Here are two sample Morning Messages that I posted during the week I share above. 

 

The Monday Morning Message:
 

Good morning!

Up until this week, your readings in Language of Composition have focused on general instruction. You've studied argument, rhetorical analysis, and synthesis (not coincidentally, also the three kinds of essays you'll face on the exam). This week, though, we start a new kind of unit: themed readings about the same general topic. These units will lead us to deeply engage with ideas, not just with the mechanics of writing, and I can't wait to get started. I personally find the first topic fascinating: education.

When I was in graduate school, I read a book by Neil Postman called The End of Education (a pun; "end" can mean "purpose"). It essentially asked, what's the point of public education? Why should you learn about the quadratic formula, Shakespeare, or the war of 1812 when few of these topics are likely to be relevant to your job some day? Why should the government pay so much for public education-- what's in it for society?

Here's how Wikipedia describes Postman's view of public school's purpose:

Postman begins by emphasizing the difference between education and schooling:

"To the young, schooling seems relentless, but we know it is not. What is relentless is our education, which, for good or ill, gives us no rest. That is why poverty is a great educator. Having no boundaries and refusing to be ignored, it mostly teaches hopelessness. But not always. Politics is also a great educator. Mostly, it teaches, I am afraid, cynicism. But not always. Television is a great educator as well. Mostly it teaches consumerism. But not always." (pg. ix.)

Postman believes that schools' primary social function is to create a common culture among citizens through the communication of unifying purpose-giving narratives rather than to simply initiate children into the economy.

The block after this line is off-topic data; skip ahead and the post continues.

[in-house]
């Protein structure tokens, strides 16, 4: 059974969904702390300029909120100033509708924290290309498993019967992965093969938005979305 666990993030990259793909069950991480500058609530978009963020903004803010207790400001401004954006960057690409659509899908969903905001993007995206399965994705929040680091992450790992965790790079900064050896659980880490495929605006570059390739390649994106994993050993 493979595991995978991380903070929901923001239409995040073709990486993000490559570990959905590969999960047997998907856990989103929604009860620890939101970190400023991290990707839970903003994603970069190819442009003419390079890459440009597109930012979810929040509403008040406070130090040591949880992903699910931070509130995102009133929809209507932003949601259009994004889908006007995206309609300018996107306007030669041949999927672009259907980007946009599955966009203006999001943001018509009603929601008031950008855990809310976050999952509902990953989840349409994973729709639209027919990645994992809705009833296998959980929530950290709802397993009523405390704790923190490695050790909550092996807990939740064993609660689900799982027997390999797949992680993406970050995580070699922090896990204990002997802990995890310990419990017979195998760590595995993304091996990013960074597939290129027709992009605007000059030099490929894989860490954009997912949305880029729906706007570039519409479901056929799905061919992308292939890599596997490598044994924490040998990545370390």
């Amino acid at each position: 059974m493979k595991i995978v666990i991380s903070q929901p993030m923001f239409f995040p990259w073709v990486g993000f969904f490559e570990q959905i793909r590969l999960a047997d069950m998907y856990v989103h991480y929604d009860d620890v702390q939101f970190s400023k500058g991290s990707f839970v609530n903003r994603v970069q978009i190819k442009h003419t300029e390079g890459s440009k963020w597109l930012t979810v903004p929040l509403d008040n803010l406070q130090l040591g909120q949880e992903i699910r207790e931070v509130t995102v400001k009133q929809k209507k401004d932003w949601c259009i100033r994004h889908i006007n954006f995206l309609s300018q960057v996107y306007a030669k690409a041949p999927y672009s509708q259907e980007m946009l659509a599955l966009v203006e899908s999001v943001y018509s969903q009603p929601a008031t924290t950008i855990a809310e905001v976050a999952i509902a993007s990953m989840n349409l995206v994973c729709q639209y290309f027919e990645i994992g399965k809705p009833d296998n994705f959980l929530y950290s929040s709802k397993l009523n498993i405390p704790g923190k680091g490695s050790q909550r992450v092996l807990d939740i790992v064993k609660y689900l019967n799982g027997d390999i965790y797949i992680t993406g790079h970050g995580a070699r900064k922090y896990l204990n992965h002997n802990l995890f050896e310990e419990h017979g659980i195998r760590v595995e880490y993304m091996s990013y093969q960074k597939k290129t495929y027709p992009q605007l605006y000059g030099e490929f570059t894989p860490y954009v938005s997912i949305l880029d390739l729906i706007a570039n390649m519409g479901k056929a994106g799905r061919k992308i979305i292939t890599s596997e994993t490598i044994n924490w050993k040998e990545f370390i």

“The idea of public education depends absolutely on the existence of shared narratives and the exclusion of narratives that lead to alienation and divisiveness. What makes public schools public is not so much that the schools have common goals but that the students have common gods. The reason for this is that public education does not serve a public. It creates a public.” (pg. 17)

Furthermore, he feels American education has drifted away from its founding narratives of Democracy and Individual rights, replaced by the narratives of economic utility and the belief in technology as the measure of humanity's progress. Postman believes that the school system's current narratives at best, fail to sufficiently inspire and, all too often, fail to communicate anything at all. Chief among the failing gods is Economic Utility, the view of school's highest purpose as preparation for the workplace.

"The preparation for making a living... is well served by any decent education." (pg. 32, 33) “Here it is necessary to say that no reasonable argument can be made against educating the young to be consumers or to think about the kinds of employment that might interest them. But when these are elevated to the status of a metaphysical imperative, we are being told that we have reached the end of our wits—even worse, the limit of our wisdom.” (pg. 35,36)

In other words, Postman sees "schooling" as something separate from learning-- "schooling" is an institution, with its own goals.  The point of public schools used to be to prepare students to participate in a democracy; now the "narrative" of public schools is to prepare students for the workplace or to use technology, two "ends" that he sees as pretty lacking.

Before I read Postman's book, I never thought of "education" as being anything separate from "learning." As fellow homeschoolers, I bet some of you think the same way. When I taught in a conventional school, on the other hand, I realized just how many of the goals of "teaching" have little to do with academic learning-- students are supposed to learn to share, to write neatly, to follow directions, to respect their classmates, uplift the downtrodden, form value judgments, etc.  I taught in a Jewish day school, so it had its own particular goals: to produce graduates who would live Jewish lives, avoid intermarriage, support Israel, and serve as Jewish leaders in their synagogues and the Jewish community at large. The goals of public school are a bit harder to define, but they are there. As ridiculous as I always found the "what about socialization" question, socialization--induction into American society as well-adjusted citizens--IS a primary goal of school. (Whether it succeeds at this goal is another question.) Homeschooling can be seen as a threat to the creation of these armies of school graduates who have been prepared to be productive, well-rounded members of society.